Castle did a zombie episode. Turns out, the murder was not committed by a zombie, but by a member of NY's zombie subculture, which Castle was upset to learn existed and he didn't even know about it!
In Death Valley, following this trope is briefly standard police protocol as part of an effort to make sure only real zombies and Zombie Infectees are put down by the police. Protocol is changed after Deputy Chief Ribbings, the man who made the policy, becomes infected while following it.
Red Dead Redemption: Undead Nightmare plays the "law enforcement" part straight except, of course, John Marston isn't a lawman. John first calls the zombie on its unruly behavior before incapacitating it with a tap on the head. He then grabs his gun and starts shouting commands to stop. When gameplay resumes the objective is to blow the thing's head off. Justified to a terrifying level in that no one at the time the game is set in would have even a vague concept of what a Romero style zombie is.
Resident Evil has played the second type throughout the series. However it's averted in the first game when the Player Character realizes that the zombie isn't human (the fact it's encountered killing and eating a former colleague helps, of course).
It's a big subversion in Resident Evil 4 when Leon (who knows all about zombie outbreaks) takes down his first enemy and realizes, despite not appearing or acting like a normal human, "It's not a zombie!"
Resident Evil 5: Chris Redfield, you IDIOT. Sheva presumably has an excuse, but Chris does the whole type-1 thing (possibly excused by the fact that hosts of Las Plagas look and behave nothing like a traditional zombie, and Chris had never dealt with them face-to-face prior to this).
Something like this happens when the player first runs into a Despoiled in Wolfenstein. BJ blows up the Nazis' Black Sun machine, causing it to release a shockwave that vaporizes everyone in the room except himself and one particular Gestapo officer. The guy stands in place for a few moments, writhing in apparent pain, and BJ walks right up to him, presumably to force him to surrender. Imagine his (and the player's) surprise when the Nazi suddenly turns around and roars, revealing his skeletal face.
If you didn't know there were Zombies in S.T.A.L.K.E.R.: Shadow of Chernobyl, then the first time some loner comes stumbling towards you aimlessly, you might just pass it off as some random drunk Stalker. It doesn't help they can still fire their weapons. Plus, if you were unaware of their presence in the game, you'll be very, very surprised when you run into a random Stalker that can absorb half a magazine to the torso without flinching. Sure, A-Team Firing is in effect, but it's still unnerving when an enemy you've been able to knock off like popcorn suddenly refuses to go down and you have no idea why.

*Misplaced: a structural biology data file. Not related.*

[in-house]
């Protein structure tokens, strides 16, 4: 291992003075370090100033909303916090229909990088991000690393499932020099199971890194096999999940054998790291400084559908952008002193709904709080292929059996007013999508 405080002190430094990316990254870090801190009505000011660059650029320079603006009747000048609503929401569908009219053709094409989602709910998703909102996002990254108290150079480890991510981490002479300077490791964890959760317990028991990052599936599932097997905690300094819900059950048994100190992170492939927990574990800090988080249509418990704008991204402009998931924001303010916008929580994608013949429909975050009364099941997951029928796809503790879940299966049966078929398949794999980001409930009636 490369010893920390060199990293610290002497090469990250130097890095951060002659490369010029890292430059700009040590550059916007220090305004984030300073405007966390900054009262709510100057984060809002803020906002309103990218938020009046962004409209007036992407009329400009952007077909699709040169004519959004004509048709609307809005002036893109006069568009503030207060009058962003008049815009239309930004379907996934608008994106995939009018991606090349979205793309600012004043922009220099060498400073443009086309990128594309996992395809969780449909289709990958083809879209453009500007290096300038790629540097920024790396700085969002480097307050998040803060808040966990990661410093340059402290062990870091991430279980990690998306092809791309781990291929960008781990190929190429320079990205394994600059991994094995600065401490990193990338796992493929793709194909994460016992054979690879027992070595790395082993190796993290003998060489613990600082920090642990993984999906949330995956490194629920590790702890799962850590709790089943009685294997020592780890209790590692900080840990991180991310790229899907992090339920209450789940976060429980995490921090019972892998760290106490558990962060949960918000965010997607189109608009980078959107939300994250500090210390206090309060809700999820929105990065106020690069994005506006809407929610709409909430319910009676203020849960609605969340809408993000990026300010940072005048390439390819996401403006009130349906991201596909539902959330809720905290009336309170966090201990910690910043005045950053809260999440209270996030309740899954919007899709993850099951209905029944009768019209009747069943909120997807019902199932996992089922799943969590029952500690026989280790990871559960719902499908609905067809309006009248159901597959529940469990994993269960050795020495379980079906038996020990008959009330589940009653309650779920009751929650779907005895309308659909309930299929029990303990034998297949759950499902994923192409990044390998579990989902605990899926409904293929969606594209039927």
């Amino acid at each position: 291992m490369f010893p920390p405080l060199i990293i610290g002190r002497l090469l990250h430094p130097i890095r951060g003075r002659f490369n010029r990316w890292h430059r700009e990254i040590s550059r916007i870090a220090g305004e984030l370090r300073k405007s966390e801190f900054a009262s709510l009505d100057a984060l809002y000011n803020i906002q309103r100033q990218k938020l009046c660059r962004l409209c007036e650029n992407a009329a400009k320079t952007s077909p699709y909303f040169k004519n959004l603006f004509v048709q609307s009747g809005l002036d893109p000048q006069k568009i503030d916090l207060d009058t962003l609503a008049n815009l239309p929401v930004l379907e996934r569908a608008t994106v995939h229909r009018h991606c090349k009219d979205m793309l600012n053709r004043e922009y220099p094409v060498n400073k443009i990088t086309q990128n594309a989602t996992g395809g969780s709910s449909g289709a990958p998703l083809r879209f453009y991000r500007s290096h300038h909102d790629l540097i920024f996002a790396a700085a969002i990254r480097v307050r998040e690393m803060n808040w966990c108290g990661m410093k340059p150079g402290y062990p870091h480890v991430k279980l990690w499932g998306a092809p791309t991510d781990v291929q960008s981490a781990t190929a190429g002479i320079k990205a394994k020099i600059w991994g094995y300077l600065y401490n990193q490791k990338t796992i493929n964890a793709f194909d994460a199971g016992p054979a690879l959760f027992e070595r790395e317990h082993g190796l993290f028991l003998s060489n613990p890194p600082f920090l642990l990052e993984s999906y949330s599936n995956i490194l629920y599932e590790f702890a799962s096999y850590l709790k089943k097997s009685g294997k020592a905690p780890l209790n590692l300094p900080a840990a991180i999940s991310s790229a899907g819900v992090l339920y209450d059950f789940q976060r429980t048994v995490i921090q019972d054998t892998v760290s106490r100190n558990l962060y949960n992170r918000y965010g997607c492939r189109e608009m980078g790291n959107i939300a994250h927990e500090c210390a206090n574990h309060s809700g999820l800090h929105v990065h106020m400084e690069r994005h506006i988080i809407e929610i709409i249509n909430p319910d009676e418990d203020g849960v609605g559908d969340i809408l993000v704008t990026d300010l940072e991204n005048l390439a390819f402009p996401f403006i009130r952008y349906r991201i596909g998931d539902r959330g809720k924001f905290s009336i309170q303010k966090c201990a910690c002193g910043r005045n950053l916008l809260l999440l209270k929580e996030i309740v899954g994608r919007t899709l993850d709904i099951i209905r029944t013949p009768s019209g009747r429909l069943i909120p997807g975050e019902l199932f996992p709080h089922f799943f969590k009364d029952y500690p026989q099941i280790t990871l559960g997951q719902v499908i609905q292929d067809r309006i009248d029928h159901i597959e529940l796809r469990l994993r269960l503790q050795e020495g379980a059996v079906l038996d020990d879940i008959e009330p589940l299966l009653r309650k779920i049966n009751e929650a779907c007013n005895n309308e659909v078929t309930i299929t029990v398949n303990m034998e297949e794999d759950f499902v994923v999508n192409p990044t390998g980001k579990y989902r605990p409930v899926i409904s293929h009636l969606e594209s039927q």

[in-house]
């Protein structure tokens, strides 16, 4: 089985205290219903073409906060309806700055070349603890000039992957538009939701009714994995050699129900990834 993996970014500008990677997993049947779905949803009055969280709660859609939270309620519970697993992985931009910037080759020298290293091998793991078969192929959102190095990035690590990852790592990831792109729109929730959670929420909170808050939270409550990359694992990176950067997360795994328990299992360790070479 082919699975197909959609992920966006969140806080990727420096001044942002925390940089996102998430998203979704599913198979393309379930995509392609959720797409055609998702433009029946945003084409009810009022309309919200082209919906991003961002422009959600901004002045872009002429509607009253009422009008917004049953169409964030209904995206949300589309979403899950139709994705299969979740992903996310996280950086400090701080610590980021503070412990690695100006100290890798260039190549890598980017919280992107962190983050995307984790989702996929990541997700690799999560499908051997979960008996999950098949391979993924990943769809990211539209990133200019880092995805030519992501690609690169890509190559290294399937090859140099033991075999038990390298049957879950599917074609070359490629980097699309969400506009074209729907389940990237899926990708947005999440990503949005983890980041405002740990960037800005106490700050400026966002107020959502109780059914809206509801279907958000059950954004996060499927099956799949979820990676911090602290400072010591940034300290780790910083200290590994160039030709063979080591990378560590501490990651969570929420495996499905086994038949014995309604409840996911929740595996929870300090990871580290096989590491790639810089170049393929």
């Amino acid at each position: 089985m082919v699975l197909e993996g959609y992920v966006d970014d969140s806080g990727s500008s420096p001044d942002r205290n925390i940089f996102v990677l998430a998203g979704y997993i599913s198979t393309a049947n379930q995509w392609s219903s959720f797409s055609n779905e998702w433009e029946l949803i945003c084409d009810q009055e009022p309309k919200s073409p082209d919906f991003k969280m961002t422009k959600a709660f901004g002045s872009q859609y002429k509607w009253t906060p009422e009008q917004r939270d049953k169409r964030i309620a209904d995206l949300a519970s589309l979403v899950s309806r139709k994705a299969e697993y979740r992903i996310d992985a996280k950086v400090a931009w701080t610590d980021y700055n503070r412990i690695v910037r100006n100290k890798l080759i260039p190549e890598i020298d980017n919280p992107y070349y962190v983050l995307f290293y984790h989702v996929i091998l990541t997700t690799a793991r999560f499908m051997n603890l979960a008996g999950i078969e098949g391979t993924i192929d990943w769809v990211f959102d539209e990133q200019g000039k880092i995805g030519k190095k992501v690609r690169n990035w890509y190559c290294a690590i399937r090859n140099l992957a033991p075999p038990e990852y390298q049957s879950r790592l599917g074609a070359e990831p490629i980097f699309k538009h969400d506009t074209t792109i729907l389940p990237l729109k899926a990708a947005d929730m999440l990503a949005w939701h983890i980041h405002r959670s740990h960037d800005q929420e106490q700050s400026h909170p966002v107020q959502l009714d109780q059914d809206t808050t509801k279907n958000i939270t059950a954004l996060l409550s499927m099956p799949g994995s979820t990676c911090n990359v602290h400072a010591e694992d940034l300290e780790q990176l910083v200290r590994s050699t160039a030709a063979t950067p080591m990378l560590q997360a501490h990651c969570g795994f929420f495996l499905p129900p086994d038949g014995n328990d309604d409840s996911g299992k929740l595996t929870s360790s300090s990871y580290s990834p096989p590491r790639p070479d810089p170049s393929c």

When Mark first encounters the zombies in Real Life in Weregeek, he doesn't believe in them, assuming they are a follow-up RPG to the vampire coven to which he's been just introduced. He is partly right: these are not real zombies but they also have nothing to do with role-playing.
Played with (and Played for Laughs) in Hanna Is Not a Boy's Name. While most folks tend to pick up, at the very least, that there's something off about Zombie (the greenish-grey skin and stitches are probably a good tip-off), a trenchcoat and fedora appear to be all he needs to move around freely, without suspicion. Since Zombie has no desire to eat people though, nobody really suffers from overlooking him.
Doctor: Well, your temperature is only 55 degrees, you have no pulse, no heartbeat, and your eyes are all puffy and sticky... Mortician: Oh no! You mean...? Doctor: Yeah, I'm afraid the two of you have pinkeye.
The episode "Marjorine" subverts this — Butters really isn't a zombie, but his parents won't believe it.
The Simpsons: "Homer, you shot the zombie Flanders!" "He was a zombie?"
In Scooby-Doo on Zombie Island, Fred at first assumes that the zombies are just people in costumes and rattles off potential suspects as he tries to pull off a captured zombie's "mask". In his defense, this was the case for every one of the dozens of other supernatural creatures he and the other Scooby-Doo characters have encountered over the years, so it was a reasonable assumption. However, once the zombie's head comes off in his hands, he insists that it must be animatronic and Velma and Daphne tell him he's in denial.
In Gravity Falls, despite his slow gait, his slurred speech, his odd skin color, the "jam" on his face, and other details, when Dipper has evidence that zombies may exist in Gravity Falls, Mabel writes off the possibility of "NormalMan"- er, Norman being a zombie. She's right. He's a bunch of gnomes standing on each other's shoulders in a bad costume.